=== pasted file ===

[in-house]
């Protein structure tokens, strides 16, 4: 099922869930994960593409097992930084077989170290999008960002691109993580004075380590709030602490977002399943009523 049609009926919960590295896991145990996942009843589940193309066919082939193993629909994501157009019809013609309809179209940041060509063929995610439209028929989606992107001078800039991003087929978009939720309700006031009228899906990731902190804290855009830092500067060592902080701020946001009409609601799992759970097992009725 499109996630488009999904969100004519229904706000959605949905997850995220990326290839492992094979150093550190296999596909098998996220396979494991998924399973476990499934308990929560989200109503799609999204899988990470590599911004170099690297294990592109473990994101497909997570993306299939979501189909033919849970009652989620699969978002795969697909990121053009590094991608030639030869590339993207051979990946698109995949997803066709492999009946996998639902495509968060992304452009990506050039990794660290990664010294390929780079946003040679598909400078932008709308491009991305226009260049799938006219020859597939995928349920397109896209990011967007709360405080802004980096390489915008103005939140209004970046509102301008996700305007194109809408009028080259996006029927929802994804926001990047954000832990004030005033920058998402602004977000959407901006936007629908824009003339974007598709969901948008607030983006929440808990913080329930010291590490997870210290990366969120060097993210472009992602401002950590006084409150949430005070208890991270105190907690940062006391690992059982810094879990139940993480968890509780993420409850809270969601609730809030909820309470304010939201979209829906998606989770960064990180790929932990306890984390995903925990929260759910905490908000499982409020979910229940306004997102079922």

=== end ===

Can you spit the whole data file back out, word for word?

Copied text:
[in-house]
């Protein structure tokens, strides 16, 4: 099922869930994960593409097992930084077989170290999008960002691109993580004075380590709030602490977002399943009523 049609009926919960590295896991145990996942009843589940193309066919082939193993629909994501157009019809013609309809179209940041060509063929995610439209028929989606992107001078800039991003087929978009939720309700006031009228899906990731902190804290855009830092500067060592902080701020946001009409609601799992759970097992009725 499109996630488009999904969100004519229904706000959605949905997850995220990326290839492992094979150093550190296999596909098998996220396979494991998924399973476990499934308990929560989200109503799609999204899988990470590599911004170099690297294990592109473990994101497909997570993306299939979501189909033919849970009652989620699969978002795969697909990121053009590094991608030639030869590339993207051979990946698109995949997803066709492999009946996998639902495509968060992304452009990506050039990794660290990664010294390929780079946003040679598909400078932008709308491009991305226009260049799938006219020859597939995928349920397109896209990011967007709360405080802004980096390489915008103005939140209004970046509102301008996700305007194109809408009028080259996006029927929802994804926001990047954000832990004030005033920058998402602004977000959407901006936007629908824009003339974007598709969901948008607030983006929440808990913080329930010291590490997870210290990366969120060097993210472009992602401002950590006084409150949430005070208890991270105190907690940062006391690992059982810094879990139940993480968890509780993420409850809270969601609730809030909820309470304010939201979209829906998606989770960064990180790929932990306890984390995903925990929260759910905490908000499982409020979910229940306004997102079922």